Is the surge in support for the Greens the result of the party doing most things right? Or is it simply down to almost everything going wrong for Labour?
Week in politics
For the past three years, Phil Goff has tirelessly pushed his boulder Sisyphus-like up the hill, only for it to roll back down each time.
It's welfare reform, Jim, but not as we know it. National's first substantial foray into territory from which it fled in undignified retreat in the Ruth Richardson-Jenny Shipley era is very cautious, very measured and very unthreatening - deliberately so.
Mission impossible? The green light may have been given for a long-awaited parliamentary inquiry into the price of milk, but the approval may have come too late for the commerce select committee to come up with any findings before the election.
The Labour Party does not have very much cause to feel grateful for anything right now. But it should get down on bended knees and thank the Almighty that hardly anybody would have been watching Parliament late on Wednesday afternoon.
To brand a political opponent as destructive and duplicitous is a bit rich when you subsequently pilfer a couple of his party's key policy planks without even a word of acknowledgement.
So begins the new season of that political sport known as "the tacit nod" - the hints of varying hues of subtlety which political leaders give their followers to vote a certain way to either decrease their opponents' chances or increase those of their allies.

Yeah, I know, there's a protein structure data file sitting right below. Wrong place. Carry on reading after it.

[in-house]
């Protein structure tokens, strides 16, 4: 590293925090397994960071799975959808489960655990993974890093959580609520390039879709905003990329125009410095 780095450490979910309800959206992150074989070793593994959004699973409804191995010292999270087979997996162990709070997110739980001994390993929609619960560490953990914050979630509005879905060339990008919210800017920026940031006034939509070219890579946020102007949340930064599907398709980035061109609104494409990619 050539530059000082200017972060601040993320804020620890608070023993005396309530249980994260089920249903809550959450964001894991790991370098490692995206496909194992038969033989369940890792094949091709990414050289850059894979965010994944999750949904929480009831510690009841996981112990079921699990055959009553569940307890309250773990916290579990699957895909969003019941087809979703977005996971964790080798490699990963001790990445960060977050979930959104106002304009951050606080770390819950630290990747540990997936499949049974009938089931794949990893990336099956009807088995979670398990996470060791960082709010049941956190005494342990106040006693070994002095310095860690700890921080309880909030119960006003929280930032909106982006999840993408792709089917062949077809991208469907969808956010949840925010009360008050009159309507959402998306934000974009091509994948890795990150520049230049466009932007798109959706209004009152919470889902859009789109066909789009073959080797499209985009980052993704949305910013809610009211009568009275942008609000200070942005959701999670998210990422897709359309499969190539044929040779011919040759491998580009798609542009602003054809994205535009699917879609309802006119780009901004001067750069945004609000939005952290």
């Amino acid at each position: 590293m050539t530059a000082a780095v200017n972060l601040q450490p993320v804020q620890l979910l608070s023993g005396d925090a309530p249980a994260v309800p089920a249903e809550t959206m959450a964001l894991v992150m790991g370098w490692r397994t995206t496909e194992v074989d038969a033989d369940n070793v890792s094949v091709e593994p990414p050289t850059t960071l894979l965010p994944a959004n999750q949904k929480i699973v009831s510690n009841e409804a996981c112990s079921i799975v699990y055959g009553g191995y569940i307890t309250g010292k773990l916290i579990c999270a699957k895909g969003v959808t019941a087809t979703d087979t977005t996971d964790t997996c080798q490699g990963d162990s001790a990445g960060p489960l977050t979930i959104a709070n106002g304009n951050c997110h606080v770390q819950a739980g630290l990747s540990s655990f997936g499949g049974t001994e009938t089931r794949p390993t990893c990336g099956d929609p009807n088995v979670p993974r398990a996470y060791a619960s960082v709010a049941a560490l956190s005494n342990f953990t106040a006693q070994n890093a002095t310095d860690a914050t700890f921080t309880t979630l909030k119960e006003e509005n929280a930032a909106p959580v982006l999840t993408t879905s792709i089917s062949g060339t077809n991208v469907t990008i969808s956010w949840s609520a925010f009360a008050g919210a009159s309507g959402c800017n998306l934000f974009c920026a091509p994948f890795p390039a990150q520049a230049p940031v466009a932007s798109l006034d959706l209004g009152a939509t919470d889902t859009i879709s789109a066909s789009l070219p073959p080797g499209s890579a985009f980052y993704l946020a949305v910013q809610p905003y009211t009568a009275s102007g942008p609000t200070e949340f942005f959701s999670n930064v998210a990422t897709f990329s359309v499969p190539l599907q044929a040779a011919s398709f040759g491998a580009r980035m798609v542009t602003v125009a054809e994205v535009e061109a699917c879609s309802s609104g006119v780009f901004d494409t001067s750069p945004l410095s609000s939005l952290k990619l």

Chalk this one up as something of a triumph for Phil Goff. So far, at least.
Phil Goff is not just risk averse. He is risk-phobic.
National's first move towards gutting state housing?
It may not be the done thing to go into bat for Gerry Brownlee. But a lot of the stick he has been getting as Earthquake Recovery minister has not been warranted.
Election? What election?
Such is John Key's Midas touch, he could probably sell ice-cubes to Eskimos - and at a premium price. Selling the merits of even partial privatisations to once-bitten, ever-shy New Zealanders ahead of the November election will be a far tougher test of the Prime Minister's undoubted skills and acumen.
It may sound barmy, but maybe the Treasury should be added to the list of state assets National has singled out for post-election share floats.
This was classic attack politics. You get in first with your version of events. In a sound-bite democracy no-one remembers your opponent's rebuttal.
John Key and his National Party colleagues may well take a hit in the polls in the wake of Thursday's mediocre Budget.
Bill English's third Budget will be tough, perhaps the toughest in a generation. But this next Thursday's document won't be as tough as people fear. Or as tough as people have been led to believe.
If the law is an ass, then Parliament's rules are sometimes as stubborn and stupid as a pack of mules.
How many more times is TV news going to repeat that clip of an ungainly-looking Don Brash slowly and awkwardly squeezing into the driver's seat of a midget car at Auckland's Western Springs speedway in 2005?
For the first time in quite some time, the National minority Government this week looked a bit ragged around the edges. Not hugely so, mind you. But wariness seems to have succumbed to a degree of weariness.